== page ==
“Yeah, that’s when I take out my rosary and start praying for them,” said Danneker, who will spend several nights this week watching auditions with his wife, Claudia.
There’s no Simon Cowell here, no heckling or ejection buzzer. If anyone’s laughing, they’re doing it discreetly. The emcee gives an unfailingly enthusiastic introduction for each performer.
“It’s always a good audience. Everyone is always cheering them on. No one’s disrespectful no matter how bad they are,” said Claudia Danneker.
The State Fair hopefuls may not always be good, but they are sincere.
“Some of it’s about chasing a dream. Some of it’s about trying something new. Some of it’s about obsessive-compulsive disorder,” Dungan said.
Cash and frozen pizza
For those who really do have it, those who go on to win the contest before an audience of 10,000 people in a Grandstand show, the experience can be life-changing.
“That’s a life-defining moment for a lot of people. They will never forget it,” Dungan said. “All the big stars, everyone from Elvis Presley on down, they all did this kind of thing.”
Lila Ammons had trained as a classical singer, but was working as an executive assistant when she won the State Fair contest in 2004, singing Cole Porter’s “Love for Sale.”
“That really gave me the confidence that ‘OK, I really want to do this,’ ” Ammons said. The Minneapolis woman is now a professional jazz singer.
Caitlyn Smith won the teen division of the contest in 2001 when she was a 15-year-old songwriter, vocalist and guitarist attending Cannon Falls High School. Now she’s in Nashville, with chart-topping song credits and touring gigs with Sheryl Crow, Willie Nelson and Eric Church.
Violinist Sedra Bistodeau played in the Grandstand finals for 11 years in a row, starting when she was a 6-year-old playing in a family band. She also competed as a solo act and in a duet with her sister, playing everything from bluegrass to punk rock. They sometimes added clogging, as well.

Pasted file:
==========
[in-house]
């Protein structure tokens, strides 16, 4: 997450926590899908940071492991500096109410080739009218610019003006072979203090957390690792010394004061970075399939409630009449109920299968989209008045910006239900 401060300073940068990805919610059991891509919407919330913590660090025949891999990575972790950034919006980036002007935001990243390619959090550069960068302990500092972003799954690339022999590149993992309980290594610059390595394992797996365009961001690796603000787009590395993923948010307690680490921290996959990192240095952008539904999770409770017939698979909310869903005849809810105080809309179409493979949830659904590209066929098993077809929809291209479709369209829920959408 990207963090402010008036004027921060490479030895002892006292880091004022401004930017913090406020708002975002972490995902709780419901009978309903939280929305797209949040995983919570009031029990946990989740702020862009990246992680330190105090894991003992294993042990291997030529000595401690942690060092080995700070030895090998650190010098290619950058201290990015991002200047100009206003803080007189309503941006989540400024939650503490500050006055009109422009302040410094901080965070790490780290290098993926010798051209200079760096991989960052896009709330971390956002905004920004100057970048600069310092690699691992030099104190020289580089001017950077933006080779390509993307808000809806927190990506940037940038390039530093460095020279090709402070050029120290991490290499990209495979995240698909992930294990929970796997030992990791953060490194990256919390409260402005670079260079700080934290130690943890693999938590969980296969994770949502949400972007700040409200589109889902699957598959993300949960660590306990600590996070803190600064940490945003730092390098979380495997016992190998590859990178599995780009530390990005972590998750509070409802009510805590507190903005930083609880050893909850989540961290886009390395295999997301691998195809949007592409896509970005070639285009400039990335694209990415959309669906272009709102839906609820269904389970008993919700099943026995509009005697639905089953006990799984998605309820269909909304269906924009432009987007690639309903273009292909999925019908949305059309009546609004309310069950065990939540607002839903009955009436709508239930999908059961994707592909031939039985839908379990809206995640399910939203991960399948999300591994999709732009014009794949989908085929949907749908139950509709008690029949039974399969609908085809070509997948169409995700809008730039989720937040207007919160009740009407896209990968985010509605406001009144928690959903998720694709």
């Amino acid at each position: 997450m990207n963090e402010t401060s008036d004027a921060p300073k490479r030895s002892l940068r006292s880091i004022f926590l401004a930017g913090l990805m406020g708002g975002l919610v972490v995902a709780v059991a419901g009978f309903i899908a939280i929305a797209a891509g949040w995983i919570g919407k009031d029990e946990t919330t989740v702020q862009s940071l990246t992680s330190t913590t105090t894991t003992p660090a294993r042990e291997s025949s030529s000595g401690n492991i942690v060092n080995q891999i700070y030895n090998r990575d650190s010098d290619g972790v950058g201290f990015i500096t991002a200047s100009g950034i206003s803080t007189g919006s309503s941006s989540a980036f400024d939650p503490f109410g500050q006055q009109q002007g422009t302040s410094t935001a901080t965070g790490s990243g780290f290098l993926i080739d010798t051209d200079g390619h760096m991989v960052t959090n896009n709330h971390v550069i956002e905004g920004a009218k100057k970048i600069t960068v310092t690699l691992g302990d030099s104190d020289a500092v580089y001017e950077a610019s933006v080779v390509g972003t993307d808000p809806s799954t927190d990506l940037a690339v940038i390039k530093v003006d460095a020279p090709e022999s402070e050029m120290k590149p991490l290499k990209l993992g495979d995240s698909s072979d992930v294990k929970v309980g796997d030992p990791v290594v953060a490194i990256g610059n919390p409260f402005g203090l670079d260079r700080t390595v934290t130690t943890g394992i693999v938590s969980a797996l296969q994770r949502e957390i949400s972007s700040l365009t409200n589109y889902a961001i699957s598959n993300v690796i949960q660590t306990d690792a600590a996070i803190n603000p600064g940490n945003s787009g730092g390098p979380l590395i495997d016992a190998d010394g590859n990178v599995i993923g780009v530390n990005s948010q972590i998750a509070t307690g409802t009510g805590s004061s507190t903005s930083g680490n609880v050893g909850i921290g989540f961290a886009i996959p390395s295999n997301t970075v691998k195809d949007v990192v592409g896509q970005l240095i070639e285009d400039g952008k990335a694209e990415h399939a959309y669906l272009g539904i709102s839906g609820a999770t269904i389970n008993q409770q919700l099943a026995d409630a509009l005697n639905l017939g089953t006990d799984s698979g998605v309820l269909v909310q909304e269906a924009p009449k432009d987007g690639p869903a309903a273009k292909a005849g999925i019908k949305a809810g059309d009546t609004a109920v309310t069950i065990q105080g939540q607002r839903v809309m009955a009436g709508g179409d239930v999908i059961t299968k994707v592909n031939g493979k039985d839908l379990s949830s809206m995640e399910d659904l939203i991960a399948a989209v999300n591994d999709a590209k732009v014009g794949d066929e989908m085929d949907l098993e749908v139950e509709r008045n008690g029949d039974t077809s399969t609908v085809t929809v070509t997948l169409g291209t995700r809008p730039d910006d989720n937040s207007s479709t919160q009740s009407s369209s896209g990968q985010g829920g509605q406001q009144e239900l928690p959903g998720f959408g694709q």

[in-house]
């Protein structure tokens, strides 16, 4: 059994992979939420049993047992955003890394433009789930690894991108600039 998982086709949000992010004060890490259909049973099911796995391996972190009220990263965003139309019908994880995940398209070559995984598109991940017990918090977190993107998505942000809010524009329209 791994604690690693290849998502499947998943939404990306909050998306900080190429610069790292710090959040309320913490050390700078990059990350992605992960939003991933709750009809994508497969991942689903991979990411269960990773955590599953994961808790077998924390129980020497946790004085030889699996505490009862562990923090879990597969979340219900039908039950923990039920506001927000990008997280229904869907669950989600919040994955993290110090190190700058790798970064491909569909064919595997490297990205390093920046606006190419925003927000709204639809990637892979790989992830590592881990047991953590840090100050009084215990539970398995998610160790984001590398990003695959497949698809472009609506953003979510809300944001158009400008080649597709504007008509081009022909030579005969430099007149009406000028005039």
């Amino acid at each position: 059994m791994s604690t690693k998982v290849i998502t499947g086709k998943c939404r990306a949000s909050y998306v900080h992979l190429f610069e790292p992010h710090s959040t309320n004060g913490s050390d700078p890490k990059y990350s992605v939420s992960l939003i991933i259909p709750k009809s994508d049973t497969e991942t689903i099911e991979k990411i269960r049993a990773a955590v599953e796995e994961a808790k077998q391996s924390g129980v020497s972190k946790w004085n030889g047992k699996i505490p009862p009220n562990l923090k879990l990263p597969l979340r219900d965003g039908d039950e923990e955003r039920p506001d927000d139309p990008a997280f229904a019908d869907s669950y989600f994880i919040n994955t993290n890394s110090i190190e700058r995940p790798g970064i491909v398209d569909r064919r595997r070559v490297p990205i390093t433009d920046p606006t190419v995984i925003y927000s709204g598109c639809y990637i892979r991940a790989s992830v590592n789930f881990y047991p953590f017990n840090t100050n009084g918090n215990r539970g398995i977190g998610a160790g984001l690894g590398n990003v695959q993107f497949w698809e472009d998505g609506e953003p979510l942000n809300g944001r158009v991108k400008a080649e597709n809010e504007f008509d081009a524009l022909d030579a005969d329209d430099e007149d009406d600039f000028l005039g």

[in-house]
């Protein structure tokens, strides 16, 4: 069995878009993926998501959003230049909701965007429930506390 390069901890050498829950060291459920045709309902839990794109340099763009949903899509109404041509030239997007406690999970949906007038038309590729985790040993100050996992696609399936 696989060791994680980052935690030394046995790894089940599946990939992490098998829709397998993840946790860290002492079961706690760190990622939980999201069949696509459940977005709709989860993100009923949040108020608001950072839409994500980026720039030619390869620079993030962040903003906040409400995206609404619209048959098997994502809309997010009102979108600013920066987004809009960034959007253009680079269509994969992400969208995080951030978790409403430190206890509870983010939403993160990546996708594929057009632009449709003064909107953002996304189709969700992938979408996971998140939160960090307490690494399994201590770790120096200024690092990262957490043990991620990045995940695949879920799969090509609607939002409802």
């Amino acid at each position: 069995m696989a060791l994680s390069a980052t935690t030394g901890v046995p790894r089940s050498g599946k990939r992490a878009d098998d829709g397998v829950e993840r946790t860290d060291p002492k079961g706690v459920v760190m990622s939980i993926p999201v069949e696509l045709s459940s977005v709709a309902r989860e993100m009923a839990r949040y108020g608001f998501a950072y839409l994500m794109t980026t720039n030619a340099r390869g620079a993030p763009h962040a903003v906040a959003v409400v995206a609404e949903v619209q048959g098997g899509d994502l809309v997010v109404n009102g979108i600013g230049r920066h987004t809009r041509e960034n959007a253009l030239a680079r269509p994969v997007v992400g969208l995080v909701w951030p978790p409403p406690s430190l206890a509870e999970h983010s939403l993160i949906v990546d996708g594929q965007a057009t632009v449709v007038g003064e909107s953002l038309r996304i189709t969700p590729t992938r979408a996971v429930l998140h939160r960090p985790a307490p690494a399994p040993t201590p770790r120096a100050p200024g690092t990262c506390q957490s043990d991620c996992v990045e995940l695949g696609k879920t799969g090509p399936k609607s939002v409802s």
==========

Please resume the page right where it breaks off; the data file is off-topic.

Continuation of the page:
She finally won as a 14-year-old, playing a classical violin solo in 2009.
“There’s no way to describe an entire Grandstand of people screaming for you when you’re announced as first-place winner,” said the recent graduate of the San Francisco Conservatory of Music.
As a 10-year-old, Anne Goedtke reached the semifinals playing in a family band. But last year, when she was 22, she entered as a soloist because she was trying to raise money to pay off student loans. She wanted to enter a convent in Ohio, a religious order that ministers to the poor and requires members to have no debt.
“I didn’t imagine I would win, but I decided to give it a try and see where God takes it,” Goedtke said.
For her State Fair audition, Goedtke played a contemporary cello piece. She was chosen as a semifinalist and then moved on as a finalist at the Grandstand show.
“It was definitely the largest crowd I’ve ever played for in my life. I felt very small with just me and my cello on a huge stage,” she said. “Right before I walked on, I remember saying a prayer and saying, ‘This is it.’ ”
Although she played better than she ever had before, she was still surprised when she won.
“It was just total joy,” she said.
The grand prize — $10,000 and a year’s worth of Jack’s frozen pizza — helped pay off her student loan. For Goedtke, it was also a sign she was on the right path. The Springfield, Minn., woman will be entering a Franciscan Sisters convent next month.
“I felt like the Lord was helping me out,” she said.